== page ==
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Lupus Research Alliance Grants for Lupus Innovation

  • EurekAlert!

The Lupus Research Alliance (LRA) is proud to announce that nine international researchers are the recipients of this year’s Lupus Innovation Award (LIA). They will conduct innovative research to uncover the underlying mechanisms and identify novel targets and pathways that could be harnessed to predict, monitor, and treat lupus, a complex autoimmune disease. The LIA provides investigators up to $150,000 per year for two years and aims to enable the development of more effective and safer therapies and address major barriers in lupus research.

Systemic lupus erythematosus (SLE) can affect several parts of the body and varies widely from person to person, often with severe complications. Current therapy involves mostly non-specific anti-inflammatory and immunosuppressive drugs. While these treatments are often beneficial, many patients may not see much improvement or suffer harmful side effects. The LIA supports pioneering approaches to these significant challenges in lupus research.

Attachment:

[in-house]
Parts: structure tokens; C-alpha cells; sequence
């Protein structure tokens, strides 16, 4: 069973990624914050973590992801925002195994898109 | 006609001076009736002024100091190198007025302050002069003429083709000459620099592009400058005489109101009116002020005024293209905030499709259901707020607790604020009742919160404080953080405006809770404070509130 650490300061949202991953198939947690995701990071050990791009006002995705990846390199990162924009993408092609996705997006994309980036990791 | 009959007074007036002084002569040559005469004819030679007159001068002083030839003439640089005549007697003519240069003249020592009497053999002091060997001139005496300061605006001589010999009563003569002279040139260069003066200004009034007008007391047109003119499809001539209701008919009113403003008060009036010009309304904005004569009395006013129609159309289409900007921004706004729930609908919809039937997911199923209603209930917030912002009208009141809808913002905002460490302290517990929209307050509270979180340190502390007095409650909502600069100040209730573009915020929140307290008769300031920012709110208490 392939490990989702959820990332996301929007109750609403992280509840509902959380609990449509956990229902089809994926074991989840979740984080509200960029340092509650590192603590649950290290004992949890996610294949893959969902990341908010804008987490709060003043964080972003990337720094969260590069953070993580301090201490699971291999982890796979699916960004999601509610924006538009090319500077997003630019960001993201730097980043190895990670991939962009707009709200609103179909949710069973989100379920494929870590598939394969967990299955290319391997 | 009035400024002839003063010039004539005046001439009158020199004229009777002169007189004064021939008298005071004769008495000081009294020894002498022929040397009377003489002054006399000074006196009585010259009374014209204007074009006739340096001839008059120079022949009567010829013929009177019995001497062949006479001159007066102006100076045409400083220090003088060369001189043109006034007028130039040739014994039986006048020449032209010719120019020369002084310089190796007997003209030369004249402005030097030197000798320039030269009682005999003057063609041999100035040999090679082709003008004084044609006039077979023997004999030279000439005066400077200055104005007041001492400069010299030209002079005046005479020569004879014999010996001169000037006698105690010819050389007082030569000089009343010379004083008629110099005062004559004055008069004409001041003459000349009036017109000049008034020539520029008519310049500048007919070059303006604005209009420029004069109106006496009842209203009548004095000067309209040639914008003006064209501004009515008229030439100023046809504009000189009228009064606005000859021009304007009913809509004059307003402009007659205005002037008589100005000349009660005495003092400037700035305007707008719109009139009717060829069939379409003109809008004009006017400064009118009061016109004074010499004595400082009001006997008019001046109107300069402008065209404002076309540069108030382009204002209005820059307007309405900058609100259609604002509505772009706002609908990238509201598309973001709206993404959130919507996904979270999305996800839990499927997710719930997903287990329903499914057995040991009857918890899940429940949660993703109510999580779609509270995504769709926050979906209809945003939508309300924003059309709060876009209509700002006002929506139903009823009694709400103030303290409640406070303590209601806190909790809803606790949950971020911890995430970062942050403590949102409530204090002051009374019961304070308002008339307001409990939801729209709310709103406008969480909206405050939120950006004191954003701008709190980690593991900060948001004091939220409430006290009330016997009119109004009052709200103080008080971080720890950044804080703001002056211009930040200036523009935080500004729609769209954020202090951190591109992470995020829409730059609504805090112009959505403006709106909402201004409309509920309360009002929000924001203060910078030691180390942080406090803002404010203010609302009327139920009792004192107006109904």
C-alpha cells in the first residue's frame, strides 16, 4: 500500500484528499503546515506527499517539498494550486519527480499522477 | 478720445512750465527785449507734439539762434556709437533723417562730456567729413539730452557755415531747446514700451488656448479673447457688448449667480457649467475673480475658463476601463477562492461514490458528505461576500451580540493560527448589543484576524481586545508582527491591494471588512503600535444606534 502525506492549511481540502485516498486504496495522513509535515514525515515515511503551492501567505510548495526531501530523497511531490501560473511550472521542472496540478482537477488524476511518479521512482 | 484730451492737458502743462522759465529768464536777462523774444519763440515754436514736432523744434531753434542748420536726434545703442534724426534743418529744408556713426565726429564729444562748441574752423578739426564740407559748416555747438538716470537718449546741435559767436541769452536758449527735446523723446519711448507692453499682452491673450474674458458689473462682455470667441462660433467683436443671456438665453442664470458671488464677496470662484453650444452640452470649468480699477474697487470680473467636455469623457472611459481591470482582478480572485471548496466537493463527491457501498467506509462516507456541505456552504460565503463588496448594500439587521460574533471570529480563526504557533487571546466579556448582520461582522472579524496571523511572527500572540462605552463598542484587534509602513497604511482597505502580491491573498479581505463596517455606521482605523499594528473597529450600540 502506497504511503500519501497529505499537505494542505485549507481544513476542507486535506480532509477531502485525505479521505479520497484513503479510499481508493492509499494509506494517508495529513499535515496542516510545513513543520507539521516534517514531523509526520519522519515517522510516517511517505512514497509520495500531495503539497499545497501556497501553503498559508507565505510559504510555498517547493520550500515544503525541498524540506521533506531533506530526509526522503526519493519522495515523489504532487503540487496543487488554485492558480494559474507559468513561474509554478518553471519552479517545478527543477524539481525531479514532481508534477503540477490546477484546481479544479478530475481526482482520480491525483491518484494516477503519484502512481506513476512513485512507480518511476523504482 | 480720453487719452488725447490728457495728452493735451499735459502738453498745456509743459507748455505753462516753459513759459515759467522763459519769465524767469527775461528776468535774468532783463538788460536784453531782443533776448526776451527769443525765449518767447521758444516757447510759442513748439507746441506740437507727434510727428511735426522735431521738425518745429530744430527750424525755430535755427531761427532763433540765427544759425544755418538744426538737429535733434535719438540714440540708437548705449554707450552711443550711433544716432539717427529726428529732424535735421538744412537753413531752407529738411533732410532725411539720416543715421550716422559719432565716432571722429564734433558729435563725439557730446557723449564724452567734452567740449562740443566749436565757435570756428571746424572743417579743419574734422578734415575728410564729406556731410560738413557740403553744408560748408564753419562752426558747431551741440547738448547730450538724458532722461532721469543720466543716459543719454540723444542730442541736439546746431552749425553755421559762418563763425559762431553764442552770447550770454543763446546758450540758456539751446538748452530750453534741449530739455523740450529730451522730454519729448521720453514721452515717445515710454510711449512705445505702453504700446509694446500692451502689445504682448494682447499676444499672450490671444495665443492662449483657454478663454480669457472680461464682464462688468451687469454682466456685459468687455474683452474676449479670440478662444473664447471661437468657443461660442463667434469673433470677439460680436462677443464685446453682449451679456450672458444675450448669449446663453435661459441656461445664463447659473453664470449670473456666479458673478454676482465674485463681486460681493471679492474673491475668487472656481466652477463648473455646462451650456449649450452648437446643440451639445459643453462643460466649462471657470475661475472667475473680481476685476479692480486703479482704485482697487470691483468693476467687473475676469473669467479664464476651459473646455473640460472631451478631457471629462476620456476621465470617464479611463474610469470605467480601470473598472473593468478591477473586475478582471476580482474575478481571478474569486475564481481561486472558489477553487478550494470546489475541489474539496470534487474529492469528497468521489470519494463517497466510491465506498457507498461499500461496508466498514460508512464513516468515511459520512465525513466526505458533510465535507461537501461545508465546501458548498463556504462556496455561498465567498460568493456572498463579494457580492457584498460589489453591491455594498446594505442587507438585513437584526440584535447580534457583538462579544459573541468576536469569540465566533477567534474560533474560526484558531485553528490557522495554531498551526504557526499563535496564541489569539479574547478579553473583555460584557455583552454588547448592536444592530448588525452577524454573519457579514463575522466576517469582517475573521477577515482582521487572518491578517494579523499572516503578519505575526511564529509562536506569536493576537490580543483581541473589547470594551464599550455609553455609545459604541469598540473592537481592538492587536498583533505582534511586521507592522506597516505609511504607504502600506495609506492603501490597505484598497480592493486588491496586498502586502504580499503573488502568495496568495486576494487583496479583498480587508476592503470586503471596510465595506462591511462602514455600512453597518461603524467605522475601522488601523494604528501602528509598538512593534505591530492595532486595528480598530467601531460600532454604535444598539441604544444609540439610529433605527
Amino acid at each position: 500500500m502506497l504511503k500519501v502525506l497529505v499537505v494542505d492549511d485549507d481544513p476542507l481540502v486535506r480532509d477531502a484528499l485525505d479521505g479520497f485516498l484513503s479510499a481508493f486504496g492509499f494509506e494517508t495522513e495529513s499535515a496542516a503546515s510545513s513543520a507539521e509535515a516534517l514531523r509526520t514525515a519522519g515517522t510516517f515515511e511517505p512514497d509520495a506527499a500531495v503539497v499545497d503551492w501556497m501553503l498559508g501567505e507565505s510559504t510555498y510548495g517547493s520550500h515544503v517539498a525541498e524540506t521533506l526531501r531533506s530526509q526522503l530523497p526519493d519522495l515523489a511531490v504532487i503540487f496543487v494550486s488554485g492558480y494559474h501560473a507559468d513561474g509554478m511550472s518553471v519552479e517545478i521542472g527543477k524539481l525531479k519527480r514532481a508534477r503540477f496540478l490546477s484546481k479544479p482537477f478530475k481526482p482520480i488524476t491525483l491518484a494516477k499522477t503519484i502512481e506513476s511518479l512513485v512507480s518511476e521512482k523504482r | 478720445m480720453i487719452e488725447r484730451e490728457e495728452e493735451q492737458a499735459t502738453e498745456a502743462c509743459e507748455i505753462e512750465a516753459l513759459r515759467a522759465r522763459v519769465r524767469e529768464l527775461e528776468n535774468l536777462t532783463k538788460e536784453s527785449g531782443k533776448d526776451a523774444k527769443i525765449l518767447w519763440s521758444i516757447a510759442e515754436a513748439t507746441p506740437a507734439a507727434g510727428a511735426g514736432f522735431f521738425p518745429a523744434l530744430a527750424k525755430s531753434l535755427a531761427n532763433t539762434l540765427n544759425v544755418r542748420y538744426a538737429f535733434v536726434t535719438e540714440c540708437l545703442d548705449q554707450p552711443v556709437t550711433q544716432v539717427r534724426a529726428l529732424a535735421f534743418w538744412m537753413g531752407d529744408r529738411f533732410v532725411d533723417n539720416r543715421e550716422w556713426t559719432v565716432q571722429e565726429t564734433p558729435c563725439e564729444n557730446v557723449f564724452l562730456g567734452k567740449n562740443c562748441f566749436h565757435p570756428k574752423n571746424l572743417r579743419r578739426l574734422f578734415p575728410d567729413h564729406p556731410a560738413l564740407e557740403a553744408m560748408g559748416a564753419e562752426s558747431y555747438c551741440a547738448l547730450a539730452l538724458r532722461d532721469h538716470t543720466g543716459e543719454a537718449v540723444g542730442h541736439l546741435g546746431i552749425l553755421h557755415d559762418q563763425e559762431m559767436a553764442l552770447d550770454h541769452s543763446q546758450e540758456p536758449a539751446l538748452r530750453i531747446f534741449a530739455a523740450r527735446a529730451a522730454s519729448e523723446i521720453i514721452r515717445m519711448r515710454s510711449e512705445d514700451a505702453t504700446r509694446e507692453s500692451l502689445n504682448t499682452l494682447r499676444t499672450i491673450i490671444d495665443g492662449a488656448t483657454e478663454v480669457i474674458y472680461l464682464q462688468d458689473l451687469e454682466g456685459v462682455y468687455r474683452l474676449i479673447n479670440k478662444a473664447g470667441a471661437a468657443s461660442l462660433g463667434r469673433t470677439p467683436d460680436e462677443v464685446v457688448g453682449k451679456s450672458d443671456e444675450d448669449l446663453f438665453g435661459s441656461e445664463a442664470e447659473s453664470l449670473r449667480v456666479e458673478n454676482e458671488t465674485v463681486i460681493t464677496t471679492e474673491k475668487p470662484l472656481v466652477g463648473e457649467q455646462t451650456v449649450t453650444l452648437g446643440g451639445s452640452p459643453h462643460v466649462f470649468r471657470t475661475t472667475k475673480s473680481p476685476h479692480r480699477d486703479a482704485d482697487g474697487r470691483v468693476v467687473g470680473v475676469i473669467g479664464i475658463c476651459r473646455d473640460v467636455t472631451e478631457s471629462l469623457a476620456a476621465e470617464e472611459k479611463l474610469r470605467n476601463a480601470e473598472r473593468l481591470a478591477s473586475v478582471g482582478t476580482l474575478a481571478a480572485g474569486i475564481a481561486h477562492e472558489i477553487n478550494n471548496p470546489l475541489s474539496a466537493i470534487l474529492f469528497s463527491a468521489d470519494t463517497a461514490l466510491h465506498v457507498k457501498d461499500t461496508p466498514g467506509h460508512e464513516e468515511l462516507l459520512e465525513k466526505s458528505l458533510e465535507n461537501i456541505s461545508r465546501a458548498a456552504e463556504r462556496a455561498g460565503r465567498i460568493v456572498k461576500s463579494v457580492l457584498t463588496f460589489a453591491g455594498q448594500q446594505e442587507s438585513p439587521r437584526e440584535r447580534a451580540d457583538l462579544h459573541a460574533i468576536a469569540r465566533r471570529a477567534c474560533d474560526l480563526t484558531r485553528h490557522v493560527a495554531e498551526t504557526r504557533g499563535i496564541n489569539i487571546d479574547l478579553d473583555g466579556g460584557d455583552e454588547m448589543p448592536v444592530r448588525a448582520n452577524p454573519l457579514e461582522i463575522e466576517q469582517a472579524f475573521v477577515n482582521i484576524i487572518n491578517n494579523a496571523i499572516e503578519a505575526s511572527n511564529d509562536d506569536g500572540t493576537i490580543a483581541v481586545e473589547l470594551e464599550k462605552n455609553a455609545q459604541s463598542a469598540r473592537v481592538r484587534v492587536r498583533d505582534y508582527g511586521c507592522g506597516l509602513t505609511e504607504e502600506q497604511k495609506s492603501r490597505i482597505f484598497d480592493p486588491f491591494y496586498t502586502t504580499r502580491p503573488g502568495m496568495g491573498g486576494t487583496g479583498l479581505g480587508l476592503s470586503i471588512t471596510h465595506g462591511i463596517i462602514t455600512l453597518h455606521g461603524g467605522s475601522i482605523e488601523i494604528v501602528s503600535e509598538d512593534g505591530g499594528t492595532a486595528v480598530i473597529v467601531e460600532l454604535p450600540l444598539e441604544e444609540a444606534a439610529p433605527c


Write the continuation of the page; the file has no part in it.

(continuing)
“We are pleased to award nine recipients of the 2023 Lupus Innovation Award”, noted Teodora Staeva, Ph.D., Vice President and Chief Scientific Officer of the LRA. “The latest group of LRA grant recipients will address a number of outstanding questions with the potential to lead to new treatments and tools to better diagnose and monitor disease progression for people with lupus.”

Recipients of the 2023 Lupus Innovation Award

New Types of Cell Therapies to Target Disease-Causing B Cells

  • Laura Belver, Ph.D., Josep Carreras Leukaemia Research Institute, Spain: People with lupus often have anti-DNA autoantibodies --produced by B cells-- that mistakenly recognize their own DNA as a foreign invader. These autoantibodies can build up in the kidneys and other organs, causing inflammation, damage, and reduced function. Dr. Belver will develop a chimeric autoantibody receptor (CAAR)-based cell therapy to eliminate B cells that produce anti-DNA autoantibodies. This method will remove disease-causing B cells while sparing healthy B cells, providing a safe and effective treatment for people with SLE.
  • Maria Tokuyama, Ph.D., University of British Columbia, Canada: Endogenous retroviruses (ERVs) are like fossils of ancient viral infections that have become part of our DNA. In people with lupus, B cells can produce autoantibodies that mistakenly target ERV proteins, leading to inflammation and kidney damage. Dr. Tokuyama and her colleague Dr. Laura Evgin will develop a new type of CAAR T-cell that specifically eliminates ERV-targeting B cells, leaving healthy B cells intact. She will then test whether this novel strategy can reduce disease development and progression in a mouse model of lupus.

Uncovering Underlying Factors of Devastating Pregnancy Complications in SLE